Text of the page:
Fresh off 2016 losses, Democrats target 2018 Senate races | NevadaAppeal.com

Fresh off 2016 losses, Democrats target 2018 Senate races

Michelle Rindels
The Associated Press

LAS VEGAS — Democratic-leaning groups turned their attention to the 2018 Senate contest less than two weeks after this year's divisive race in Nevada, hoping to secure the powerful majority position that eluded them this cycle.

The women's rights group UltraViolet ran a full-page ad in the Reno Gazette-Journal this week accusing Republican Sen. Dean Heller, who's up for re-election in two years, of doing nothing when President-elect Donald Trump named Steve Bannon as chief White House strategist.

The group is one of many criticizing the hiring of Bannon, former editor of the far-right media outlet Breitbart News.

"Whether you supported Trump or not, I think we can all agree that an open white supremacist doesn't belong in the White House," said Karin Roland, chief campaign officer at UltraViolet. "(Heller) can stand up and say that's not OK. He has action he can take right now."

Roland acknowledged that Heller can't directly block Trump's choice of advisers but suggested he could refuse to approve other Trump nominees until the president-elect boots Bannon.

Heller spokesmen didn't respond to requests for comment.

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Democrat Catherine Cortez Masto won Nevada's hotly contested Senate seat after hammering her opponent, Rep. Joe Heck, over his initial support and later waffling about Trump. But Republicans triumphed nationally, locking down control of the presidency and both chambers of Congress.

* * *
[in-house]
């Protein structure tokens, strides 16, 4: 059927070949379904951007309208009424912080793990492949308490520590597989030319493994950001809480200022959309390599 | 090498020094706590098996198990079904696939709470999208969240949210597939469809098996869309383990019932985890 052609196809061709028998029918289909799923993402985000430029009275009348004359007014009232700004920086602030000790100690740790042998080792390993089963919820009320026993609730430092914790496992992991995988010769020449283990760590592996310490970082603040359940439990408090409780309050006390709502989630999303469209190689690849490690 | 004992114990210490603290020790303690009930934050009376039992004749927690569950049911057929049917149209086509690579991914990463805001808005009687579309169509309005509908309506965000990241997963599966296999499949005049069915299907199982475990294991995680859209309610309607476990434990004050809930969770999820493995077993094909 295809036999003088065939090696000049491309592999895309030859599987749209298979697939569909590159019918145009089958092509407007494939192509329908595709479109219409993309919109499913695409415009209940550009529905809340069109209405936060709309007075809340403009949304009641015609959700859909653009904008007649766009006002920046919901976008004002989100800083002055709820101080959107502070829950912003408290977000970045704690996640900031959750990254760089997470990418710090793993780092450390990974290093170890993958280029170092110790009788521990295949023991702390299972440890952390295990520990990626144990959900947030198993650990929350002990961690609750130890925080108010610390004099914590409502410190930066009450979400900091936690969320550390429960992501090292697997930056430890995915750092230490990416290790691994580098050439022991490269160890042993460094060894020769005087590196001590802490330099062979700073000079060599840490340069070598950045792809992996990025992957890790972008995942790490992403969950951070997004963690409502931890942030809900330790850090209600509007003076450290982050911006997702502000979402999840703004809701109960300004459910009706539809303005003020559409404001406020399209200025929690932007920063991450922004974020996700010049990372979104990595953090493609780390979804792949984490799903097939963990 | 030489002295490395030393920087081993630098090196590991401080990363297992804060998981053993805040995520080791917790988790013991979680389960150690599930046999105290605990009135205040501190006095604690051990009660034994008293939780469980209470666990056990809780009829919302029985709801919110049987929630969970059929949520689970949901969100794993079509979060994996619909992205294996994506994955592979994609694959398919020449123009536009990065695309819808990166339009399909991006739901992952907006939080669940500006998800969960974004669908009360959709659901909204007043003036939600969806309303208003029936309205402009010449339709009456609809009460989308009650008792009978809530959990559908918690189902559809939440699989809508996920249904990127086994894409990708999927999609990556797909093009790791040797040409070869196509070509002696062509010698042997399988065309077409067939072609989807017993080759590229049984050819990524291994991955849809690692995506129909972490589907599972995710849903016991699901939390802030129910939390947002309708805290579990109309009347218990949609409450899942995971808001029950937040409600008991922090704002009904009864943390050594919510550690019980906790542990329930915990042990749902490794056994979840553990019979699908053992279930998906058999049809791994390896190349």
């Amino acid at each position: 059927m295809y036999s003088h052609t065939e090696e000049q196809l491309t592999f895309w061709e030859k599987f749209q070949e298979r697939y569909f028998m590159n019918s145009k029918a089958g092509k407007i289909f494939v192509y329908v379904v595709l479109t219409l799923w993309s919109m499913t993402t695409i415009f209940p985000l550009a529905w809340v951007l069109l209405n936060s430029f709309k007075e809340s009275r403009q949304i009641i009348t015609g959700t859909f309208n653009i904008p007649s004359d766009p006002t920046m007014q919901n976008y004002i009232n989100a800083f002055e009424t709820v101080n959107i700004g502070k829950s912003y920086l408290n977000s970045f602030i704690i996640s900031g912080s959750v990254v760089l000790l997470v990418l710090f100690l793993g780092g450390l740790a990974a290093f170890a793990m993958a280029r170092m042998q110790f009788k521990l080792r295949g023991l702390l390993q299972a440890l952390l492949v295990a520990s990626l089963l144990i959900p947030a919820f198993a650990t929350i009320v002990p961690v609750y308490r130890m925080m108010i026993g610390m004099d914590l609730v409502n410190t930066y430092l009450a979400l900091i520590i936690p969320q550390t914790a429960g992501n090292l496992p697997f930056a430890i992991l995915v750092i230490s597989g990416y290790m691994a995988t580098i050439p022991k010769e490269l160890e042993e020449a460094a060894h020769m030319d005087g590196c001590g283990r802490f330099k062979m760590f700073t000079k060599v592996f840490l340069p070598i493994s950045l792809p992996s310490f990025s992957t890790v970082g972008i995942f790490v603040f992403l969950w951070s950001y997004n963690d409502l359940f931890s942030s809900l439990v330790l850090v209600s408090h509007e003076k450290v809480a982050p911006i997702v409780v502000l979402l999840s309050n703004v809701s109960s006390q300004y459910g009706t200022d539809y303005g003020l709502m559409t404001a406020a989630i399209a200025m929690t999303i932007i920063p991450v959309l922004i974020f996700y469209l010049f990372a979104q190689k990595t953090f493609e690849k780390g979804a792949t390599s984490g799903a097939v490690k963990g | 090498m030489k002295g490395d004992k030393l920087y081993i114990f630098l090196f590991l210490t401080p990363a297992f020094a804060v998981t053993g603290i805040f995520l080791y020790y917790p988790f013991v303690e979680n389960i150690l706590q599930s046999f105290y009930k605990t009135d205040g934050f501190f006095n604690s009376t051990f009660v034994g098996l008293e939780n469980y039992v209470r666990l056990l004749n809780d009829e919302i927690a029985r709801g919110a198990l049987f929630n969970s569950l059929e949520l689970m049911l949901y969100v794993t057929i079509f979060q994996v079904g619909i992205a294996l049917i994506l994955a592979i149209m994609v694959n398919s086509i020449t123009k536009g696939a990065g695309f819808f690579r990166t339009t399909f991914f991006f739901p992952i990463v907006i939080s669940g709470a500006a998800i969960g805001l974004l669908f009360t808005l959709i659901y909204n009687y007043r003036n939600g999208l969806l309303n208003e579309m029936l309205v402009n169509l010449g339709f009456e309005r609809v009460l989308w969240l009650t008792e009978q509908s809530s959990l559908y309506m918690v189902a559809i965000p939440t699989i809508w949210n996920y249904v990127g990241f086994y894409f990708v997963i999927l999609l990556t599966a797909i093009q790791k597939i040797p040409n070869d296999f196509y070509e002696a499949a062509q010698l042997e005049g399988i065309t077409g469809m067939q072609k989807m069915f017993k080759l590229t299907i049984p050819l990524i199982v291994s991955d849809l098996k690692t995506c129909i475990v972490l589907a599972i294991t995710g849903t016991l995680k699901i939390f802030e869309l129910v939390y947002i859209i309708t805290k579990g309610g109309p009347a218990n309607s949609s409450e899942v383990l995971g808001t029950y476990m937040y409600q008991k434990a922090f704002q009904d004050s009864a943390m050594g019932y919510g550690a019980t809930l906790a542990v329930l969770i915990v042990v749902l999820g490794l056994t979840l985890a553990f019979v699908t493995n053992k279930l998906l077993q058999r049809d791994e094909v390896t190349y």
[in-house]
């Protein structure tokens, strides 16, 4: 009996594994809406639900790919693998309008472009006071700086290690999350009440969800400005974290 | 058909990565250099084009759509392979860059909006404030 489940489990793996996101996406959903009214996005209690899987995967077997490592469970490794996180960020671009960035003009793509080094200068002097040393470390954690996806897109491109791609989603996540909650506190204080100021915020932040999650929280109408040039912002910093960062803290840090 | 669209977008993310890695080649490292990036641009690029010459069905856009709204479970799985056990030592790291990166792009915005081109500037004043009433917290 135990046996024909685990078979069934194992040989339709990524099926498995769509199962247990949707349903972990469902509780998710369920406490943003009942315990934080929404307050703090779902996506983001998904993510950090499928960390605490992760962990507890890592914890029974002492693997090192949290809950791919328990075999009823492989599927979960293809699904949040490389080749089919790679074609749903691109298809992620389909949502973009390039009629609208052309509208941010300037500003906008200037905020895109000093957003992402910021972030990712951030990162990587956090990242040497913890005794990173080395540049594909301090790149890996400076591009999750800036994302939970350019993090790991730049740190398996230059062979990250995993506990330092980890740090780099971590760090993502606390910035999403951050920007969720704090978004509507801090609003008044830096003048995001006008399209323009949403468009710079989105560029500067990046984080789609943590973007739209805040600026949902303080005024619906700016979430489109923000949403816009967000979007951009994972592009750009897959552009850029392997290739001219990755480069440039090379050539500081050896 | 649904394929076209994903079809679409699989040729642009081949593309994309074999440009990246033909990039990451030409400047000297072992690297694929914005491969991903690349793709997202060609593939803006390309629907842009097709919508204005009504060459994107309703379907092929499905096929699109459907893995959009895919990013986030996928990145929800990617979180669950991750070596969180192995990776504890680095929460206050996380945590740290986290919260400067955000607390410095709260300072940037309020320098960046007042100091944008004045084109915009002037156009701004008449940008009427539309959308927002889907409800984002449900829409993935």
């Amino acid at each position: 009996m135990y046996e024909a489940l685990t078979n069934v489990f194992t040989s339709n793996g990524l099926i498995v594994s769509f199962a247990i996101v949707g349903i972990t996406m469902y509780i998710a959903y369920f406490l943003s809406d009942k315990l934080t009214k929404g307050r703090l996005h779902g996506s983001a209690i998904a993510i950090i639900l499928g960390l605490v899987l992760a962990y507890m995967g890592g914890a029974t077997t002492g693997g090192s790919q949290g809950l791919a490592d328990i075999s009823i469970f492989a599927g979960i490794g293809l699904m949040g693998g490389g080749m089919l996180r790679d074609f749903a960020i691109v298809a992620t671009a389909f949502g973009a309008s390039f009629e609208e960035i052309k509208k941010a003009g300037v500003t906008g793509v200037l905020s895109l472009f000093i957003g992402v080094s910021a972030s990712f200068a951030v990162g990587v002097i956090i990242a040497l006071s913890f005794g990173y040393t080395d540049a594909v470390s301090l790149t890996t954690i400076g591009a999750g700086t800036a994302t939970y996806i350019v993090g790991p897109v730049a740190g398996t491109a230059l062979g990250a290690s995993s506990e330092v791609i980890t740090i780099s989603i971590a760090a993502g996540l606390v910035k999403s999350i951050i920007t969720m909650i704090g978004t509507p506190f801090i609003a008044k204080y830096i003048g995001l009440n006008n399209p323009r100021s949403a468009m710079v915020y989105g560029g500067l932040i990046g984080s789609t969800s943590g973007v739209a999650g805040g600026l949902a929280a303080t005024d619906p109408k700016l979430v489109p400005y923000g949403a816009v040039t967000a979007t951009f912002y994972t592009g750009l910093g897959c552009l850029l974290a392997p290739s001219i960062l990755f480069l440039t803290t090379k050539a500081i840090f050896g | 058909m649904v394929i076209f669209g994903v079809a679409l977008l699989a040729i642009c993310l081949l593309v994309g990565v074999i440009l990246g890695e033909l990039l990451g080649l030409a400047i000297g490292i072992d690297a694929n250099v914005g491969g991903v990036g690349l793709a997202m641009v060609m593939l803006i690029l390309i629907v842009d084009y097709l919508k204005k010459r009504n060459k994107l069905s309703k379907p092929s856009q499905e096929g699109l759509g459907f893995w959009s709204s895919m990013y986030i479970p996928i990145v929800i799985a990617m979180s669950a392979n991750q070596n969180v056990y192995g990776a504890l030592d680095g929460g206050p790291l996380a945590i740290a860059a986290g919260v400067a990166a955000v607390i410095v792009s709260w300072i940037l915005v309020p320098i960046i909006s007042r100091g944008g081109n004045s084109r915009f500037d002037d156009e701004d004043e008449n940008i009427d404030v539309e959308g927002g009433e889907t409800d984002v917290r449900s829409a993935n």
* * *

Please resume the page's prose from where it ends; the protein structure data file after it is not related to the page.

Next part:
Disheartened Democrats are directing their efforts toward the future, drawing from their 2016 playbook by trying to exploit moderate Republicans' positions on the polarizing president-elect.

Ultraviolet ran similar newspaper ads this week against Arizona Sen. Jeff Flake and Nebraska Sen. Deb Fischer, who are also up for re-election in 2018.

Flake was vocal in opposing Trump throughout the campaign but has not said whom he voted for. Fischer condemned Trump's predatory comments about women revealed in an audio recording from 2005 but later renewed her support for him.

Heller spoke out against Trump during the campaign but has yet to say whom he voted for. He said after the election that he was "excited to partner with President-elect Trump."

State Democratic Party Chair Roberta Lange didn't miss the opportunity to link Heller to Bannon and controversial attorney general pick Sen. Jeff Sessions, issuing a statement last week saying Heller "owes Nevadans an explanation for his excitement about Trump's presidency."

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